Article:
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The Executive Order and the Refugees

By February 4, 2017 2 Comments

The President’s new immigration order, calling for a 90 day pause in immigration from 7 predominantly Muslim countries, has caused all sorts of controversy in the last week, including protests, court orders, and social media firestorms. But what should a follower of Jesus think about it?

Three questions ought to guide us in evaluating the President’s order: They are: 1) Is it legal? 2) Is it biblical? and 3) Is it wise? As to the first, the legal question, it appears to me, an untrained citizen, and not a constitutional lawyer, that this order is legal, falling within the authority of the Executive to establish these kinds of immigration policies.

But with regard to the second question, what do the Scriptures, a subject I know a little more about, have to say about immigration policy? First, the Bible does not endorse the idea of open borders and does not demand that a nation open its borders to anyone wanting to enter, whether legally or illegally. For example, God is the one who created nations and their borders. God scattered the nations from Babylon when the nations wanted to establish a one world project in Babylon. By confusing their languages, God started different nations and ethnicities and spread them across the earth (Gen 10:32-11:9). So in Deuteronomy 32:8, it says, “When the Most High gave the nations their inheritance and divided the human race, He set the boundaries of the peoples according to the number of the people of Israel.” This is referring to the 70 nations in the table of nations of Genesis 10 and the 70 of the household of Jacob that went down to Egypt (Gen 46:27). The only point here is that God did establish borders for the nations and they were not necessarily open borders. In fact, in Deuteronomy 23:3, God banned the Moabites and Ammonites from immigration to Israel for 10 generations.

But some might object that in Matthew 25:31-46, the parable of the Sheep and the Goats, we are called to care for the least of Jesus’ brothers; that if we care for them we are actually caring for Him. But that’s not what the passage is about at all. It is speaking of judging individuals of the nations when Jesus returns. Their genuine faith in Jesus will be apparent based on the way they have cared for the Jewish people, Jesus’ brothers, during the tribulation, when they will face terrible anti-Semitism.

Nevertheless, by application, we should care for any who are suffering persecution. But we need to distinguish between the responsibilities of individuals versus nations. Of course I as an individual want to care for those suffering persecution and danger. But, according to Romans 13, it’s the responsibility of governments to protect its own citizens. The government is God’s servant for the good of its citizens and an avenger for those who do wrong (13:4). According to Scripture then, governments can establish immigration laws, practice enforcement, and even issue temporary immigration bans from dangerous areas.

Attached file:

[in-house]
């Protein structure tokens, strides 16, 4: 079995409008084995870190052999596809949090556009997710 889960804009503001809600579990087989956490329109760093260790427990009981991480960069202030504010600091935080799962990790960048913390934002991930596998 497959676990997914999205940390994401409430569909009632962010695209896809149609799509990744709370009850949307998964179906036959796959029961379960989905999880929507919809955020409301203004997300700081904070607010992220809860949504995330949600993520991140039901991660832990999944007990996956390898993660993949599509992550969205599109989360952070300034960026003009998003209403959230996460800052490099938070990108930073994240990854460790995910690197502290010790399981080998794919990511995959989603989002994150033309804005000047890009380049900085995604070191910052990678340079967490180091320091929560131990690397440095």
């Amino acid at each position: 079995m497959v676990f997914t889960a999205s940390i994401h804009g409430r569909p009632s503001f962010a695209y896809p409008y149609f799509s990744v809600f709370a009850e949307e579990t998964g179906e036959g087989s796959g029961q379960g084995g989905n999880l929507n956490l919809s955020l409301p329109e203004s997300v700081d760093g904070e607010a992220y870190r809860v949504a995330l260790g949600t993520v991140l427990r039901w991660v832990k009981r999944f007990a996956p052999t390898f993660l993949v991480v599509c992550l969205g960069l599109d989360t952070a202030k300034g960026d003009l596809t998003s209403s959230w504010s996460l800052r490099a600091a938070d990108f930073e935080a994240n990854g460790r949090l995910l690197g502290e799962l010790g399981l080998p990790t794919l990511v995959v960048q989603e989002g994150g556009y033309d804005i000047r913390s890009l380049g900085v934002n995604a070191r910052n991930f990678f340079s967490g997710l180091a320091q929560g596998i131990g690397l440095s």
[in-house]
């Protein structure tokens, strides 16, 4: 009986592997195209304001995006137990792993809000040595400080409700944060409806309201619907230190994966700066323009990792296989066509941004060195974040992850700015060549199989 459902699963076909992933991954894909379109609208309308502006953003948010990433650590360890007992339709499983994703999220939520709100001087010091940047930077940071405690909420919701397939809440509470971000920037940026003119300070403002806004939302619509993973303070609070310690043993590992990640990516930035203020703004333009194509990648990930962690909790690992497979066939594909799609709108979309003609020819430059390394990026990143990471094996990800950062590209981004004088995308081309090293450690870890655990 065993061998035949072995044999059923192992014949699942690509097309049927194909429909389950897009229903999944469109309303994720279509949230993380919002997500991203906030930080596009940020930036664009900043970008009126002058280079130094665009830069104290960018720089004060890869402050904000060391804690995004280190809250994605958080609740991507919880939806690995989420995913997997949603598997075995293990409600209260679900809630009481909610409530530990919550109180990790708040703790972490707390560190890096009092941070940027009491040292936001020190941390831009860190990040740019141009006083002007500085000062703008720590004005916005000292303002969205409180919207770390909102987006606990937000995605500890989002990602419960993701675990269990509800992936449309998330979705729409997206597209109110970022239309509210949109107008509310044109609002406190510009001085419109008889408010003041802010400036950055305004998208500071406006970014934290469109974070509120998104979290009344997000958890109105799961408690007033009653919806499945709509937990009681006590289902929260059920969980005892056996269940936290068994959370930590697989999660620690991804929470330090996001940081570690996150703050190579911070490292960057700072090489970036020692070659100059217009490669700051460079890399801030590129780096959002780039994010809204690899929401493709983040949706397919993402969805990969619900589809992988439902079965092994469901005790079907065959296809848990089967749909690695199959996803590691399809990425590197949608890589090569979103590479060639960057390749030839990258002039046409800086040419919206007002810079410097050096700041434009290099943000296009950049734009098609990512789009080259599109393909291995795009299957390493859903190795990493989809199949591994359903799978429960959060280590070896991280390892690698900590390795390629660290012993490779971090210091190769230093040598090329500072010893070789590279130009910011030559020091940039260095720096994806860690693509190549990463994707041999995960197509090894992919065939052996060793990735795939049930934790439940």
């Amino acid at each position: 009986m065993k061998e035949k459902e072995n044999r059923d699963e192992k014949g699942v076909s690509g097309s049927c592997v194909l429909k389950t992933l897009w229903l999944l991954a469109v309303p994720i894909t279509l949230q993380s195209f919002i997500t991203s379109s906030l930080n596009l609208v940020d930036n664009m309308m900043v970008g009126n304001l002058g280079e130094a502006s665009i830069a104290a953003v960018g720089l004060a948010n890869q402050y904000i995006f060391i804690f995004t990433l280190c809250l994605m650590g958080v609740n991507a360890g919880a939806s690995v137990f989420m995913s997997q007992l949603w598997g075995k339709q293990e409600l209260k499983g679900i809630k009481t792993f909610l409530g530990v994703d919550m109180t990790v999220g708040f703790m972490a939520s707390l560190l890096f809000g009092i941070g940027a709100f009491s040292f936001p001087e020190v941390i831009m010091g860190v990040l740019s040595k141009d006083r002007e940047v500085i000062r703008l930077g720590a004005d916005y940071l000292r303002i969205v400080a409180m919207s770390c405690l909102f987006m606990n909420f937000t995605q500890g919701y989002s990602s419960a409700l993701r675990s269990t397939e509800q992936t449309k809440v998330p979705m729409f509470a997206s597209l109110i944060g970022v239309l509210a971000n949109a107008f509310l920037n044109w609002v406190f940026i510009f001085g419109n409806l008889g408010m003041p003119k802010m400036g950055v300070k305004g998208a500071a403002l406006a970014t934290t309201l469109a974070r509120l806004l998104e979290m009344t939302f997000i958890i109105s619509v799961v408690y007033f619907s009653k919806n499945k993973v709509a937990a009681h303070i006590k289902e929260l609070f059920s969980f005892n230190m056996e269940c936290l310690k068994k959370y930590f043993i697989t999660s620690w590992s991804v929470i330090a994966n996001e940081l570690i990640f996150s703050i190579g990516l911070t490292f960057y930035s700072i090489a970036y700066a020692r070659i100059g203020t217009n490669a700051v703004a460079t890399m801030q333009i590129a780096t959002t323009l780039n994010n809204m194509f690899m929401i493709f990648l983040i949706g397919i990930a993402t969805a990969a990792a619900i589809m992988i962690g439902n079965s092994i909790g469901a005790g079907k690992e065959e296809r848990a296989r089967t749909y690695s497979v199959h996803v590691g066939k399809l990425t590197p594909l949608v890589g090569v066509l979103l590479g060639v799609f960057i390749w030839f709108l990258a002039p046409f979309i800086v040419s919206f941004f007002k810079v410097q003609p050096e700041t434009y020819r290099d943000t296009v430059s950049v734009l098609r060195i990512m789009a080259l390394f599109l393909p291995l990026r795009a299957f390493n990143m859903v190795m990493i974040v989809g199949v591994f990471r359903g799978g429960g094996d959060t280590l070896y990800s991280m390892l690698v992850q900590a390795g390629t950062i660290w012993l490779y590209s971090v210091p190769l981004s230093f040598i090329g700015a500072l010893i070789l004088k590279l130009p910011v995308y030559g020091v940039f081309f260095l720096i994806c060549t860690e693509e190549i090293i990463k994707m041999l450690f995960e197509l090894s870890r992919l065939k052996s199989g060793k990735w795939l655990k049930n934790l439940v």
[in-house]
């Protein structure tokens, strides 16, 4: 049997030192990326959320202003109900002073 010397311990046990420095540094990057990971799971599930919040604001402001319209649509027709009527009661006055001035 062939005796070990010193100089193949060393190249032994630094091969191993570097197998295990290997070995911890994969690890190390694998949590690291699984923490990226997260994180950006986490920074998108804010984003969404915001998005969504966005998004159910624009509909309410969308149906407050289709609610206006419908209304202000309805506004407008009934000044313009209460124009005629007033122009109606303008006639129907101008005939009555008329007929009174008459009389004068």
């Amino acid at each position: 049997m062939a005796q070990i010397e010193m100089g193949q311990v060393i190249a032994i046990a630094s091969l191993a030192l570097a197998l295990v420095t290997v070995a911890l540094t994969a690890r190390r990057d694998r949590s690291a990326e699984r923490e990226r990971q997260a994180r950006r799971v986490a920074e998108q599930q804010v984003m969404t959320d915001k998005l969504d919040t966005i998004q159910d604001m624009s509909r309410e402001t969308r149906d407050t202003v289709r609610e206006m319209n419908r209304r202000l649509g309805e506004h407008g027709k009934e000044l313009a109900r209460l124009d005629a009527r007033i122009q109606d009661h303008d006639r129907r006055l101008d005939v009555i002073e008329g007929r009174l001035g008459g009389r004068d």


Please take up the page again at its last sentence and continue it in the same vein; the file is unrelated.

Someone has asked me if I thought it was acceptable that the United States restricted Jewish immigration during the Nazi era, when Jewish people were trying to get out of Nazi Germany and Nazi controlled Europe? No, I don’t, but the circumstances then were significantly different than today in this respect. Jewish refugees from the Nazis had nowhere else to go; there were no nations willing to accept them. That is not the case with Syrian refugees today. Other nations are accepting them—in fact Turkey alone has accepted over 2 million refugees from Syria.

But what about the third question, Is it wise? I suppose that this is where my difficulty lies. It appears that the roll out of this executive order was not thought out completely. First of all, it seems that before issuing this order, the government should have worked on establishing safe zones within their countries for refugees fleeing danger. Second, it should have made clear from the outset that the order does not apply to people with US green cards. Third, it should have worked with our allies in the Arab world to establish alternate places for fleeing immigrants, places where they speak the language of the refugees and that are closer to their home country. Then, they could return home more easily when the crisis passes. These actions, and even some others, would have indicated our nation’s concern for those in dire need to escape danger.

Let’s be clear about what I am not saying and what I am saying: I am not saying that the Bible compels the government to issue this pause in immigration from these seven countries. I am saying it’s permissible according to the law and the Bible. But it was not issued with wisdom or compassion and we need to keep working on that.

2 Comments

  • Avatar Martha Hidalgo says:

    Thank you, thank you Dr. Rydelnik – that is the most intelligent commentary I have read yet regarding this matter. Blessings for that.
    Also I hope your listeners and readers of your face book post will take time to listen to Senate Chaplain Barry Black’s message at this year’s National Prayer Breakfast- there is so much going on behind what we hear from the media.
    Yes the ban was handled impulsively so we pray that it will be amended as needed – pray and pray some more.
    Thank you again for articulating your post so it is easily understood and actually a Bible lesson.

  • Avatar Jane Scroggins says:

    Most sensible comment I’ve read! Thank you!

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